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Breaking the Stigma on Mental Health: Finding Help

May 26, 2018 by Cheryl Proska in Crisis Intervention, For Individuals, For Professionals, Mental Illness

May is Mental Health Awareness Month. In observance, IVA is producing a three-part blog series, entitled “Breaking the Stigma on Mental Health,” to help end social discrimination against mental illness. This is part three of the series. CLICK HERE to read the previous post.

 

Although access to insurance and treatment have increased over the years due to healthcare reform, nearly 56.9% of Americans with a known mental illness are not receiving treatment. As a result, serious mental illness costs America $193.2 billion in lost earnings per year. Why would people deny treatment? Many feel shame in looking for help, while others simple don’t know where to start.

Here are some of the first steps to seeking help for a mental health concern:

Take charge of your mental health — finding help for yourself.

1. Know the common warning signs. These can include, but are not limited to: elongated periods of feeling sad or withdrawn, sudden overwhelming fear for no reason, attempts and/or thoughts of self-harm, excessive or repeated use of drugs and/or alcohol, dangerously poor eating habits, and extreme difficulty concentrating or sitting still.

2. Speak up. Expressing your concerns to a trusted support system as well as your general practitioner is a critical step in the quest for help. Although these feelings may be scary, running from them or pushing them aside for a later time can often make matters worse. These conditions are generally very treatable and easy to manage, but only with the help of licensed professionals. Your doctor may be able to suggest local professionals to seek out.

3. Find the right specialist. Just as there are many different types of mental illness, there are many different types of mental health professionals. Talk with your family doctor to determine which one is best for your specific situation.

4. Make the most of your first appointment. Be prepared to talk openly about what has been going on, and don’t be afraid to ask questions. Mental health professionals are there to help, not judge. These are common conditions that millions of people face every day, so there’s no shame or humility in discussing them. Also keep in mind that scheduling appointments with specialists can take months. If you feel that you are in need of help sooner than the date you are given, let the doctor know. Many mental health professionals will work with you as best as they can.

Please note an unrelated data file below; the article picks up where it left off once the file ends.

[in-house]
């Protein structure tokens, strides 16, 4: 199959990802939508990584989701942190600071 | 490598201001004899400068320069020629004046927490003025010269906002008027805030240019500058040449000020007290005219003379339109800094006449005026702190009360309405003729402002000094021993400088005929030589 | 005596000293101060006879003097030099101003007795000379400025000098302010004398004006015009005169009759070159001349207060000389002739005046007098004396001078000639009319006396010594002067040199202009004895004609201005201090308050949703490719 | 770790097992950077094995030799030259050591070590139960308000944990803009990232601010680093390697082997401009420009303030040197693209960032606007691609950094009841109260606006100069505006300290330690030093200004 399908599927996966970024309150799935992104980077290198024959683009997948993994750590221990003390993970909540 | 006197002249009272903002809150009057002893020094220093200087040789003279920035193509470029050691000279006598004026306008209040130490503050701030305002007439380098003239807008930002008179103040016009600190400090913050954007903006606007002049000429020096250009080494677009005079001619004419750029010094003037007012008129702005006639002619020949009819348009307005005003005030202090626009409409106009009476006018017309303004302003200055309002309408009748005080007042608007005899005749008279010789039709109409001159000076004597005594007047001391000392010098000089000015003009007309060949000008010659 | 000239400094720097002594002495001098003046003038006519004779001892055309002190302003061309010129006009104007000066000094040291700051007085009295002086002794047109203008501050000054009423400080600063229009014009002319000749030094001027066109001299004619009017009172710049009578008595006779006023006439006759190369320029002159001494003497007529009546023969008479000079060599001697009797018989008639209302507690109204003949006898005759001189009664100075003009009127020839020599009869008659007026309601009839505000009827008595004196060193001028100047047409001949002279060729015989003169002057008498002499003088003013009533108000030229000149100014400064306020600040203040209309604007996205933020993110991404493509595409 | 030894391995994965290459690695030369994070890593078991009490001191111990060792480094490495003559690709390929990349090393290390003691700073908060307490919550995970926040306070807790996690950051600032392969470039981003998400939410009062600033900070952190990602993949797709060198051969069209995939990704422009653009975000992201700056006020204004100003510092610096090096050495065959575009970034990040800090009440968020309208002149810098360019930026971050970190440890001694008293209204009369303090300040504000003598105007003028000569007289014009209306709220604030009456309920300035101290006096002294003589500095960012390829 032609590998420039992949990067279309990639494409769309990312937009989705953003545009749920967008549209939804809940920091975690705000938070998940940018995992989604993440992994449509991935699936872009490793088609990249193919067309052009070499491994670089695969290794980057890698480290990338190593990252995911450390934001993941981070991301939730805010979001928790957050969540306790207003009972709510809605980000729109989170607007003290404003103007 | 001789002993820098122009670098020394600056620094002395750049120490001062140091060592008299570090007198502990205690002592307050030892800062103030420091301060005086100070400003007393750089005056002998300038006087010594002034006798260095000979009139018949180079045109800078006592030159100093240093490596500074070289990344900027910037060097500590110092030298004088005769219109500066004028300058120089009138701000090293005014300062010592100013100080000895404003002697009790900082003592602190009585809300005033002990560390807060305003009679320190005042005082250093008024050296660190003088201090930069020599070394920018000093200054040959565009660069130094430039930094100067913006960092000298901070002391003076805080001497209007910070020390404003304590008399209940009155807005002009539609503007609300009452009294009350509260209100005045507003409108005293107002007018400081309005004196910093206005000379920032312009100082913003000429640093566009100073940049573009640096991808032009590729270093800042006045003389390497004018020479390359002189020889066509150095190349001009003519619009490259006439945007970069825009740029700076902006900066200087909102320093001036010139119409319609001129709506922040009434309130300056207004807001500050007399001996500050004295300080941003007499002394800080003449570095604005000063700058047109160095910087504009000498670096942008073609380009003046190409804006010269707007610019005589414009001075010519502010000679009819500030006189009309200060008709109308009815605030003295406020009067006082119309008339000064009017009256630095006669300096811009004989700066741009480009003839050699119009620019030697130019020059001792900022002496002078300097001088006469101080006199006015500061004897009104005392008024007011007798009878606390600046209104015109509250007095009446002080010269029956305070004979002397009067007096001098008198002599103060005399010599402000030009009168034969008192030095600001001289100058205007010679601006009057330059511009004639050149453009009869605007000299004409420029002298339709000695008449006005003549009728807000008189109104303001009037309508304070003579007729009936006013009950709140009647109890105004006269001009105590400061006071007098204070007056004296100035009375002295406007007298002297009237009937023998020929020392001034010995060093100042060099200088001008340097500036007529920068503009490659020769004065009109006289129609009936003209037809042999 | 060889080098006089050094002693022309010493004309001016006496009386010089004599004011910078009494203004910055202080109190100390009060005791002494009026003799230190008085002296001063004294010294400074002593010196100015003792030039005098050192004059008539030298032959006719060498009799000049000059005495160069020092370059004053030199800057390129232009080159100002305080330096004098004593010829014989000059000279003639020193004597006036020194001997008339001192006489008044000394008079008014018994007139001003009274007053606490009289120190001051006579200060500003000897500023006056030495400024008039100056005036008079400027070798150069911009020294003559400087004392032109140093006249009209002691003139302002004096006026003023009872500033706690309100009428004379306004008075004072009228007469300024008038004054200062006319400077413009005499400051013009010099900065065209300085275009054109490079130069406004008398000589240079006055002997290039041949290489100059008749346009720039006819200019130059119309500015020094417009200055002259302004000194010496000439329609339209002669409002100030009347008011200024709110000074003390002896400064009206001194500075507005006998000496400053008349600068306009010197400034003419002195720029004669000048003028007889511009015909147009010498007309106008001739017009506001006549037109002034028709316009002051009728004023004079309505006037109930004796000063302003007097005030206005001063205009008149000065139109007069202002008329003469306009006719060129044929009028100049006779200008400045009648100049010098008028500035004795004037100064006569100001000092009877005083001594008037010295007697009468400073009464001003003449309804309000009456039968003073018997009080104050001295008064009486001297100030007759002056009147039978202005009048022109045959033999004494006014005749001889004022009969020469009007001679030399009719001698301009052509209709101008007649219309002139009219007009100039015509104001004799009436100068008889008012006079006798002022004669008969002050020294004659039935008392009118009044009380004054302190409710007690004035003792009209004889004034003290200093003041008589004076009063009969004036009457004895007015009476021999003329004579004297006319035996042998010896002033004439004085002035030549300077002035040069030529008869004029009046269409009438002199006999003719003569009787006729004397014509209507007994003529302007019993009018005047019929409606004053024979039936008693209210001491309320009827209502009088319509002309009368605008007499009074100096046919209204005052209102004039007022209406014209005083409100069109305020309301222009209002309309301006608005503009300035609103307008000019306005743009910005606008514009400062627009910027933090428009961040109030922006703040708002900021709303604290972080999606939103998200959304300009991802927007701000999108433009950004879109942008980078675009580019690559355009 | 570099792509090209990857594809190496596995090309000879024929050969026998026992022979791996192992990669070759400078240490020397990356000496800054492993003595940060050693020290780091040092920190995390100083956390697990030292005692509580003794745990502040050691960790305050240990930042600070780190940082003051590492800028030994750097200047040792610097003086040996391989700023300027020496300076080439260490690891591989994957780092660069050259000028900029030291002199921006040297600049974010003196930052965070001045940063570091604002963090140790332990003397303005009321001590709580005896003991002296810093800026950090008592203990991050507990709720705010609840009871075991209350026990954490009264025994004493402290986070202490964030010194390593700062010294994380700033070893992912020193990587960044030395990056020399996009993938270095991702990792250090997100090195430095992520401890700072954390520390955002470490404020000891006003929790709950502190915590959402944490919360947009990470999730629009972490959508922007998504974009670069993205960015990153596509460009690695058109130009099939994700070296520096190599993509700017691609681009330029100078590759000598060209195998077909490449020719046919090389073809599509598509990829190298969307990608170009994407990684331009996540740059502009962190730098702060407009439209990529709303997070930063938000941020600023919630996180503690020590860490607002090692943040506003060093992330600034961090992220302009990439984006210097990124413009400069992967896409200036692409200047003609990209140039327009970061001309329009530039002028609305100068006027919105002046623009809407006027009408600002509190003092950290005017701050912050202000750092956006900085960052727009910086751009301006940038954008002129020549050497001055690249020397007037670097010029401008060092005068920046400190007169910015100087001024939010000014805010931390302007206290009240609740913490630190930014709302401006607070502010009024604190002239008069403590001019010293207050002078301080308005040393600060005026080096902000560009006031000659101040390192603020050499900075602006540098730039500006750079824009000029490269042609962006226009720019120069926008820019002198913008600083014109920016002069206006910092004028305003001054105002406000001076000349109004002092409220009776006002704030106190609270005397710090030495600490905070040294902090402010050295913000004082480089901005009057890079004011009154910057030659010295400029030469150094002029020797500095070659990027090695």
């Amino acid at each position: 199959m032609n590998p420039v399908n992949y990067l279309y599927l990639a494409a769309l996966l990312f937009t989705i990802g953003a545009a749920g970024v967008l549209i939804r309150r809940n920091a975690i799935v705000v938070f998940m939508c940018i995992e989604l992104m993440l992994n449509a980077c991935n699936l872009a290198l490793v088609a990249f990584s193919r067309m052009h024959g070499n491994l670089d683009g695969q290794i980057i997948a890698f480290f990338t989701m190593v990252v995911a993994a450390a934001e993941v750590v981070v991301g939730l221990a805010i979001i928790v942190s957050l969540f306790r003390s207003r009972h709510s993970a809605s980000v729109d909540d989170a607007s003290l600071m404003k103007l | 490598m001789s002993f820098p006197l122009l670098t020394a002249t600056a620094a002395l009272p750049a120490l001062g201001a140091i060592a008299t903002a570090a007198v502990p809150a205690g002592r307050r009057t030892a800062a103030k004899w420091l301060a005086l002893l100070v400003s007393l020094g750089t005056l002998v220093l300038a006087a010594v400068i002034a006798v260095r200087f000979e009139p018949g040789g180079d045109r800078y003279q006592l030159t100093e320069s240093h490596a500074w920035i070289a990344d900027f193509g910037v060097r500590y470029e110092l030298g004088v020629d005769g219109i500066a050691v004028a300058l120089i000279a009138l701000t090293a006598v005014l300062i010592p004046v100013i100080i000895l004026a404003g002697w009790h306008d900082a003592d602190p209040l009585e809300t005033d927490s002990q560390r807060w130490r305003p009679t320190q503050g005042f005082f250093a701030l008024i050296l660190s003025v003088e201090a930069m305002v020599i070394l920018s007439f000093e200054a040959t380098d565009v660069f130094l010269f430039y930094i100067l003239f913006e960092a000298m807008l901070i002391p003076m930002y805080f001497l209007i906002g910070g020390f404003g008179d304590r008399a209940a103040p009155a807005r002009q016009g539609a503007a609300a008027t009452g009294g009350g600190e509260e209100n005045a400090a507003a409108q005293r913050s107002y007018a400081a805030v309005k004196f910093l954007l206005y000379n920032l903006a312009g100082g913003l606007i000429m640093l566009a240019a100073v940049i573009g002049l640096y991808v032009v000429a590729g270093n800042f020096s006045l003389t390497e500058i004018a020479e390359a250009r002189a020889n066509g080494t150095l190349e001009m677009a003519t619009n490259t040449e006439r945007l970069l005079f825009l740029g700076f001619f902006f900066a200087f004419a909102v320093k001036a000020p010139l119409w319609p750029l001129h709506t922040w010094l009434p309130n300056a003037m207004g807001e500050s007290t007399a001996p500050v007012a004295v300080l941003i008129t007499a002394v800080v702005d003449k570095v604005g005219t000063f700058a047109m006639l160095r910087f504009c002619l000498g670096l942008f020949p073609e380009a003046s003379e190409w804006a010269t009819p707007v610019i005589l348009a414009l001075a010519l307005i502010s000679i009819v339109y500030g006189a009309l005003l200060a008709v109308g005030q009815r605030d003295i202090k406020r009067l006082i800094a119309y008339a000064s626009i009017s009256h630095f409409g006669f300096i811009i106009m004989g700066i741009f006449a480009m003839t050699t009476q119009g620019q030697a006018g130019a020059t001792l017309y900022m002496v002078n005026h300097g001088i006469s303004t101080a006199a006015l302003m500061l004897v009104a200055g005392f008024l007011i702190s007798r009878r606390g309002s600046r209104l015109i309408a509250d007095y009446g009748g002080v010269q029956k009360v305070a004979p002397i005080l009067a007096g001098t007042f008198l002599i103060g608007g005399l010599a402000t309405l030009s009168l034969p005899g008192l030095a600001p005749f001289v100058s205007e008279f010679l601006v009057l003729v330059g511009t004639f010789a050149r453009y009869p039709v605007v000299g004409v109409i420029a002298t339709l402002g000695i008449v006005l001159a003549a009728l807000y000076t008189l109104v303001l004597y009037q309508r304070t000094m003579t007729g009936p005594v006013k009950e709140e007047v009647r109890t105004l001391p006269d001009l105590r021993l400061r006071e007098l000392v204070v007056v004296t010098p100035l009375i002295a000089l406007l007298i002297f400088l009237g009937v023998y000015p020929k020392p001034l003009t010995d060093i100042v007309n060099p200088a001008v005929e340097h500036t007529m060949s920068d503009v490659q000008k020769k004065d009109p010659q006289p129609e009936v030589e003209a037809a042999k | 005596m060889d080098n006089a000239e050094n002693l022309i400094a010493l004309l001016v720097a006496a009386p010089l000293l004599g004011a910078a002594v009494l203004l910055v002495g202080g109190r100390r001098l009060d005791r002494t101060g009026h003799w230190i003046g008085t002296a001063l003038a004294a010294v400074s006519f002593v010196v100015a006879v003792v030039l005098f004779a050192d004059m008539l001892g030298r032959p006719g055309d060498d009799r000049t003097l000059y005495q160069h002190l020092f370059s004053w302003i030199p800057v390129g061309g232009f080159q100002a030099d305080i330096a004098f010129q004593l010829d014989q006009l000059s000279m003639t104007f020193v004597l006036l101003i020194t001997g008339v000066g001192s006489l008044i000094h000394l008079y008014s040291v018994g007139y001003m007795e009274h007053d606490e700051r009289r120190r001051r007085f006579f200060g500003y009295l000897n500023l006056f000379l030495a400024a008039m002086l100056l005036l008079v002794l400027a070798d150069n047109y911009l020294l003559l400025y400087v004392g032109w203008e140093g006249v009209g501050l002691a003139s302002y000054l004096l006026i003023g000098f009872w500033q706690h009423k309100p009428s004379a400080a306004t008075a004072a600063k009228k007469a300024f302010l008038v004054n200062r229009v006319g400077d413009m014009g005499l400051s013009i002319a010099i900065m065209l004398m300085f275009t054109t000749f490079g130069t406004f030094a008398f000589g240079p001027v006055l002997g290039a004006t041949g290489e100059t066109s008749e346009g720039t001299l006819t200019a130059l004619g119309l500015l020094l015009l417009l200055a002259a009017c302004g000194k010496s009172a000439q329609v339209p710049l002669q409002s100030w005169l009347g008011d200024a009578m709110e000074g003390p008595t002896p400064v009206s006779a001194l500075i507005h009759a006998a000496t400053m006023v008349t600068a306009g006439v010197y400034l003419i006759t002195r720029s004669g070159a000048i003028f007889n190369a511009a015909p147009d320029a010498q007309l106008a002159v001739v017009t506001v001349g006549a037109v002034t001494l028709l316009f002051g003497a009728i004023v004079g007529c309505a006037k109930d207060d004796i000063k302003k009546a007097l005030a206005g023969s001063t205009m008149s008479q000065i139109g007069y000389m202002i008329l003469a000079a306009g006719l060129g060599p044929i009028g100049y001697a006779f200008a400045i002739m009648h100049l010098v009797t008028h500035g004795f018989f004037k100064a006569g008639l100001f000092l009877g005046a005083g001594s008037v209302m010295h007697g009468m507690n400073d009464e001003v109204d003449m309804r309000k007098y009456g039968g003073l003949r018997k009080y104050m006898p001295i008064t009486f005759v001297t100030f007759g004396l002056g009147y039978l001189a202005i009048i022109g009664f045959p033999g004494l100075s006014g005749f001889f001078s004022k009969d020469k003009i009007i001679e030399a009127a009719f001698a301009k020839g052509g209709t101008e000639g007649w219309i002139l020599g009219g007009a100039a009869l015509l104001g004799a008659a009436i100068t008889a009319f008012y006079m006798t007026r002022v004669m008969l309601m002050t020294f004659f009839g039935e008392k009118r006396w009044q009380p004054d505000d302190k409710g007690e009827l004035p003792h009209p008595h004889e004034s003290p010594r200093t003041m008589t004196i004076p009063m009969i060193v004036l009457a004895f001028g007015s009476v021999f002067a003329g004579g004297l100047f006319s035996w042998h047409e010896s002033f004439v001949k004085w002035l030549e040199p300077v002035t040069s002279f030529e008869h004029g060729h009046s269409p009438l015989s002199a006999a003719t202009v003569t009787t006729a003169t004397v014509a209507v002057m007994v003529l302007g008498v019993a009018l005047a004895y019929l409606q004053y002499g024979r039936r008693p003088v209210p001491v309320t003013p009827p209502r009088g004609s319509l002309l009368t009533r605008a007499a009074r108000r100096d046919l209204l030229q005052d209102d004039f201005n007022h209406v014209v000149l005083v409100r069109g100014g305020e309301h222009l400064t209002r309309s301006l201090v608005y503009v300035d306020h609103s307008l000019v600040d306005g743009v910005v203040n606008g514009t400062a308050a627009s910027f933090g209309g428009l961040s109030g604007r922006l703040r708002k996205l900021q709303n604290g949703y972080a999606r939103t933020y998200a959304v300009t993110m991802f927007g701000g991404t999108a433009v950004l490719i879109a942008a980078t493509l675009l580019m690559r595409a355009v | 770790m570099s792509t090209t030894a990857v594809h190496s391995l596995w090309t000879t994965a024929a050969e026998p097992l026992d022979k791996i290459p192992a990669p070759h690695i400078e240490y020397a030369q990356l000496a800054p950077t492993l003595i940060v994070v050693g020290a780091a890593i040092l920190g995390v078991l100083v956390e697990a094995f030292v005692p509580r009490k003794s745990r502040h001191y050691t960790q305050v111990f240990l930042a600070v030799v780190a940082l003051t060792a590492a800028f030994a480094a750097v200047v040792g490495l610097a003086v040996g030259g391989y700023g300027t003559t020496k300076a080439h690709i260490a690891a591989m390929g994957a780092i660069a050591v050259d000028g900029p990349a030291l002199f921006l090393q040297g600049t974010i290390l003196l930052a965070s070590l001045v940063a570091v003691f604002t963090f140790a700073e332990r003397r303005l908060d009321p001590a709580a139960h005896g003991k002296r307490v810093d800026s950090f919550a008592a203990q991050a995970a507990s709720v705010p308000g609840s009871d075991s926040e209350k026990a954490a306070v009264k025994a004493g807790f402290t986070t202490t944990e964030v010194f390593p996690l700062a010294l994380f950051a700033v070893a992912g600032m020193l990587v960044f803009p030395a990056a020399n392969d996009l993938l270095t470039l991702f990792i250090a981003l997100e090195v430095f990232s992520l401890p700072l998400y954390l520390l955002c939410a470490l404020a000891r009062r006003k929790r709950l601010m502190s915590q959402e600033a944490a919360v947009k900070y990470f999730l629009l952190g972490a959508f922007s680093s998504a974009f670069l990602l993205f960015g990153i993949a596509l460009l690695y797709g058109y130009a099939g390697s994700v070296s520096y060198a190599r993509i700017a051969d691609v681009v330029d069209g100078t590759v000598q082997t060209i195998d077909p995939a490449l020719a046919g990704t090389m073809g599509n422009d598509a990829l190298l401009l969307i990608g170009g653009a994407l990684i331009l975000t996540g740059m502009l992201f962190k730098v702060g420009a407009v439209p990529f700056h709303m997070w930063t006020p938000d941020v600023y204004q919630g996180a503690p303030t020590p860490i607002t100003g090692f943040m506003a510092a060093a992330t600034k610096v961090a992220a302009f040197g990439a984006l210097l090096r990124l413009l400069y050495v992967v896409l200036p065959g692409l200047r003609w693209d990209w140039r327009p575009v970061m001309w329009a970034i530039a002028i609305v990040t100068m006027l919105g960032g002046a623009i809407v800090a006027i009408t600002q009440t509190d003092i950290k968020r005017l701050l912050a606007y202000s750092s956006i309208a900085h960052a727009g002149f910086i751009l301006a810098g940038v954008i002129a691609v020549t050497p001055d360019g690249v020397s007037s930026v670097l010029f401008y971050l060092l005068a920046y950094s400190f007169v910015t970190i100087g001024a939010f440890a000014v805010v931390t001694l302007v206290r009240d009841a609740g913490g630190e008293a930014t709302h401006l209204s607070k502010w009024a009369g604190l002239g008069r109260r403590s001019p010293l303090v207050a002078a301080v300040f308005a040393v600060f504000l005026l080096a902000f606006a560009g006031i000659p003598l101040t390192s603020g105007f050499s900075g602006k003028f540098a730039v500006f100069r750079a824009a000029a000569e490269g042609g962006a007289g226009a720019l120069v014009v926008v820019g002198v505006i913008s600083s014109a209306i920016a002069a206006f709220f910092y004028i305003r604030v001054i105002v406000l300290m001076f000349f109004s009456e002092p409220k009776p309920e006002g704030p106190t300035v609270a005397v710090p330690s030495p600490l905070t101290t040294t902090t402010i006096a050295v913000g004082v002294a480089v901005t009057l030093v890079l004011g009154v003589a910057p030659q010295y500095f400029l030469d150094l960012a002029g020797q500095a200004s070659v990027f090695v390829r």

5. Do research. Once you figure out what’s going on, take some time to educate yourself. Not only will it help you better understand your body, but it will also help you educate others. Mental health stigma was born out of fear of the unknown — so the more you’re able to inform, the more you can help to end that stigma.

6. Don’t give up. Not everyone clicks with the first mental health professional they try. If that’s the case for you, don’t call it quits from one bad experience. There are plenty of other professionals, all with different styles, techniques and approaches to treatment. Try out a few until you find the best fit for you.

Lend a helping hand — finding help for a friend or loved one.

1. Know the common warning signs. These can include, but are not limited to: elongated periods of feeling sad or withdrawn, sudden overwhelming fear for no reason, attempts and/or thoughts of self-harm, excessive or repeated use of drugs and/or alcohol, dangerously poor eating habits, and extreme difficulty concentrating or sitting still.

2. Start the conversation. If you are concerned about a friend or loved one, express those feelings to them. Focus on being understanding, nonjudgmental and compassionate. Begin with “I” statements instead of “you” to avoid any feelings of blame. Some examples include:

  • I noticed that you’ve been drinking a lot more frequently. Is everything okay?
  • I feel like you haven’t been acting like yourself recently. Is something going on?
  • It makes me afraid to hear you talking like that. Let’s talk to someone.

3. Tell someone you trust. A third party offers support for both you and the person experiencing mental illness symptoms. However, it is important to check with your friend or loved one before bringing another person in. The only exception is if it’s a true emergency, in which case contact 911 immediately.

4. Offer support. Everyone processes at a different rate, meaning your friend or loved one may not be ready to talk when you are. Make sure to go at their speed by offering the support they need at that time. Remember, you can’t force someone to get help. Being patient, kind, and offering hope can go a long way in helping them bounce back.

5. Be a friend. Check in regularly to make sure they’re doing alright. Ask if there’s anything they need, or anything you can do to help make life easier until they’re feeling better. Educate yourself on what they’re going through to better understand how to help.

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For immediate access to resources, or to learn how you can get involved with breaking the stigma of mental health, visit:

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